Utility Week

Utility Week 19th September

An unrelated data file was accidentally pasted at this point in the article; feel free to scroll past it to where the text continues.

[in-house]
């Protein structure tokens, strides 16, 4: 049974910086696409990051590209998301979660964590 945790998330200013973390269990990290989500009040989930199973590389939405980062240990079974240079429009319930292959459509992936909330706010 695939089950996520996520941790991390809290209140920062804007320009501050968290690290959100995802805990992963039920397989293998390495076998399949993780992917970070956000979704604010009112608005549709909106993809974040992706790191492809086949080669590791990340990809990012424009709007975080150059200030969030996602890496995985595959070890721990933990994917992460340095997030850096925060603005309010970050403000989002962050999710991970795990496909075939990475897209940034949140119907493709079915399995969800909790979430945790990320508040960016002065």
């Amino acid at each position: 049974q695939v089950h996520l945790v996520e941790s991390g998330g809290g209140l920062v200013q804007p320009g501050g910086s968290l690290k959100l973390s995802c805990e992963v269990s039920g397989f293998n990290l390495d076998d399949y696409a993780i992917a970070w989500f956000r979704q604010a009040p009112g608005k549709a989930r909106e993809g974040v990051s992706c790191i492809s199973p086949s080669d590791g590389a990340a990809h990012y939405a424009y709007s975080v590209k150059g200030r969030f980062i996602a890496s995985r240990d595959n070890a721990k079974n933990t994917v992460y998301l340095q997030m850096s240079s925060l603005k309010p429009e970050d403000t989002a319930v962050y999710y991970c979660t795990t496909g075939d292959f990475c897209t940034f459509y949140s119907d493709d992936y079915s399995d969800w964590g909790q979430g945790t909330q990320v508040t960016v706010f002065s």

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4 | 19th - 25th September 2014 | UtILItY WeeK National media Shale pollution blamed on faulty drilling A new study suggests the contamination of drinking water by shale gas is due to faulty wells and not hydraulic fracturing. Researchers in the US analysed the gas content in 130 water wells in Pennsylvania and Texas. They were able to trace the methane found in the water to problems with the casing or lining of wells drilled to extract the gas. The scientists believe most of the problems they have identified can be resolved with better enforcement of existing regulations. BBC, 15 September Green Deal is a 'disappointing failure' The government's flagship Green Deal energy efficiency scheme has been a "disappointing failure", with flawed plan- ning and poor implementation leaving consumers frustrated and confused, a committee of MPs concluded on Monday. Homeowners should be offered new incentives such as discounts on stamp duty or council tax in return for carrying out work to improve the energy efficiency of their homes, the Energy and Climate Change select committee recommends. The Telegraph, 15 September Hurricane hails Shetland well test Hurricane Energy, the company exploring for oil in the west of Shetland, said flow tests at its Lancaster prospect suggested the potential for production rates of up to 20,000 barrels of oil equivalent a day from a single well in its licence area. The announcement was seized upon Fergus Ewing, SNP energy minister, who with just three days before the Scottish independent vote said the results highlighted "the wealth remaining under Scotland's seas". Hurricane is targeting fractured basement reservoirs in granite formations lying below sandstones that have previ- ously dominated North Sea exploration, arguing that these geological structures could provide a further wave of opportu- nities for commercial discoveries. Shares in the recently floated company rose by more than 10 per cent on Monday following publication of the analysis on the output from a test well drilled earlier this year, before losing ground to trade steady at 41p. Financial Times, 16 September T he Thames Tideway Tun- nel could face two legal challenges, despite being granted a development consent order (DCO) by the government. The environment and com- munities secretaries awarded the supersewer a DCO last week, but the project faces opposi- tion from Hammersmith & Fulham Council, and Southwark Council. The local authorities are taking legal advice and have until 24 October to file their challenges. Hammersmith & Fulham Council opposes plans for a tunnelling site to be situated by Carnwath Road because it would cause "years of misery" and "24/7 noise, dust and air pollu- tion" for residents. Meanwhile, Southwark Coun- cil opposes plans for a construc- tion site at Chamber's Wharf. Leader of Southwark Council, Peter John, said awarding the DCO was "a ludicrous and evil decision" and added: "We will continue to fight this decision and look at all our options including a Judicial Review." Thames Tideway Tunnel declined to comment. The £4.2 billion supersewer aims to prevent overflows from London's combined sewers into the River Thames during periods of very wet weather. Failing to tackle the overflows could leave the UK facing European fines of up to £100 million a year. Former water regulator Sir Ian Byatt accused the govern- ment of "closing its eyes" to cheaper alternatives. He told Utility Week: "The spills need to be reduced, no doubt about that, but this is a very slow and expensive way of doing it." To help pay for it, Thames Water said customer bills would increase by about £80 a year. Andy Mitchell, chief execu- tive of Thames Tideway Tunnel, said: "This is a huge project but it's a huge problem, and we can now get on with tackling it." MB Tideway Tunnel could still face legal challenges "We really sympathised with the people affected by the bursts, it must have been awful" United Utilities managing director Steve Fraser on the recently completed upgrade of Huyton's water mains, which in 2011 caused a plume of water to shoot 40ft into the air, flooding streets and homes Seven days... $96.65/ barrel Brent crude fell to its lowest level since June 2012 on 15 September ➟

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